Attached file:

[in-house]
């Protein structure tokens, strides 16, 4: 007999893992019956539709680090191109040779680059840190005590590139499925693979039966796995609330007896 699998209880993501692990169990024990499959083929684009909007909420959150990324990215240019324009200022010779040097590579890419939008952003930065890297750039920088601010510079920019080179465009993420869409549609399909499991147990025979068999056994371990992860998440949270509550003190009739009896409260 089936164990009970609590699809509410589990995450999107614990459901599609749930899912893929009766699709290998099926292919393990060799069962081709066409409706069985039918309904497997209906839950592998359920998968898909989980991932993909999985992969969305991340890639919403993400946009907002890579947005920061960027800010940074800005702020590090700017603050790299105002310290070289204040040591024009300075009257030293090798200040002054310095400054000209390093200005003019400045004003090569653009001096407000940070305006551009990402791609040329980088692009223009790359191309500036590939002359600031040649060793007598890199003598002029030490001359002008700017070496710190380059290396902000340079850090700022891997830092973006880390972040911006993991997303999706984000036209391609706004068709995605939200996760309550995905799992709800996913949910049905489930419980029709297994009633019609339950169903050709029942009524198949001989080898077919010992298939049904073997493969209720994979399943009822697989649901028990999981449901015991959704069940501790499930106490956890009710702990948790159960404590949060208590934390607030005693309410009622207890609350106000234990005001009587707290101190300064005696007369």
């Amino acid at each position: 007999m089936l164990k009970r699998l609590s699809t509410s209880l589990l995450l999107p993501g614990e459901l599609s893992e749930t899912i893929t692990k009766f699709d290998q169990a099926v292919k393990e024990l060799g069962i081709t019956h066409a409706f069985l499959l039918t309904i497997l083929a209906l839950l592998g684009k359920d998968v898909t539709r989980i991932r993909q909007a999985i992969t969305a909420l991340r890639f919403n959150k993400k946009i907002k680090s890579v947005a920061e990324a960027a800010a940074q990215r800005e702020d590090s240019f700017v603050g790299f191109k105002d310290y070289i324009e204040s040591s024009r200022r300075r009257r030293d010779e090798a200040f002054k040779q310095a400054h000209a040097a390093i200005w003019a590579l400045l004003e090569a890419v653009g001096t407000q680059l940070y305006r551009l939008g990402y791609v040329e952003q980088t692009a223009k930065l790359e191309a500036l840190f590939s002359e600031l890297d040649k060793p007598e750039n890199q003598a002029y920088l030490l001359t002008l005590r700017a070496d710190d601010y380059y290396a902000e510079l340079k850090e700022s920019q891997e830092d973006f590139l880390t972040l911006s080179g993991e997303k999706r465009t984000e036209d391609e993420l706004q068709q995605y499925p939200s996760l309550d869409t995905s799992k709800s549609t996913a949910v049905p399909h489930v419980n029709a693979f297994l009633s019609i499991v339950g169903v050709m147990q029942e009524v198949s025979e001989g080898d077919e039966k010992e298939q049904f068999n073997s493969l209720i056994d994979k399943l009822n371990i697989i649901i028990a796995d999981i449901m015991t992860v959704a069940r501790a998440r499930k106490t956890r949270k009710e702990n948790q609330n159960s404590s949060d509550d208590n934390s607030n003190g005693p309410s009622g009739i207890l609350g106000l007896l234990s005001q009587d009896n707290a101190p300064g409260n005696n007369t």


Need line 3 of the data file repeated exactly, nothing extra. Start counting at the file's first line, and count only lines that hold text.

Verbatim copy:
């Amino acid at each position: 007999m089936l164990k009970r699998l609590s699809t509410s209880l589990l995450l999107p993501g614990e459901l599609s893992e749930t899912i893929t692990k009766f699709d290998q169990a099926v292919k393990e024990l060799g069962i081709t019956h066409a409706f069985l499959l039918t309904i497997l083929a209906l839950l592998g684009k359920d998968v898909t539709r989980i991932r993909q909007a999985i992969t969305a909420l991340r890639f919403n959150k993400k946009i907002k680090s890579v947005a920061e990324a960027a800010a940074q990215r800005e702020d590090s240019f700017v603050g790299f191109k105002d310290y070289i324009e204040s040591s024009r200022r300075r009257r030293d010779e090798a200040f002054k040779q310095a400054h000209a040097a390093i200005w003019a590579l400045l004003e090569a890419v653009g001096t407000q680059l940070y305006r551009l939008g990402y791609v040329e952003q980088t692009a223009k930065l790359e191309a500036l840190f590939s002359e600031l890297d040649k060793p007598e750039n890199q003598a002029y920088l030490l001359t002008l005590r700017a070496d710190d601010y380059y290396a902000e510079l340079k850090e700022s920019q891997e830092d973006f590139l880390t972040l911006s080179g993991e997303k999706r465009t984000e036209d391609e993420l706004q068709q995605y499925p939200s996760l309550d869409t995905s799992k709800s549609t996913a949910v049905p399909h489930v419980n029709a693979f297994l009633s019609i499991v339950g169903v050709m147990q029942e009524v198949s025979e001989g080898d077919e039966k010992e298939q049904f068999n073997s493969l209720i056994d994979k399943l009822n371990i697989i649901i028990a796995d999981i449901m015991t992860v959704a069940r501790a998440r499930k106490t956890r949270k009710e702990n948790q609330n159960s404590s949060d509550d208590n934390s607030n003190g005693p309410s009622g009739i207890l609350g106000l007896l234990s005001q009587d009896n707290a101190p300064g409260n005696n007369t």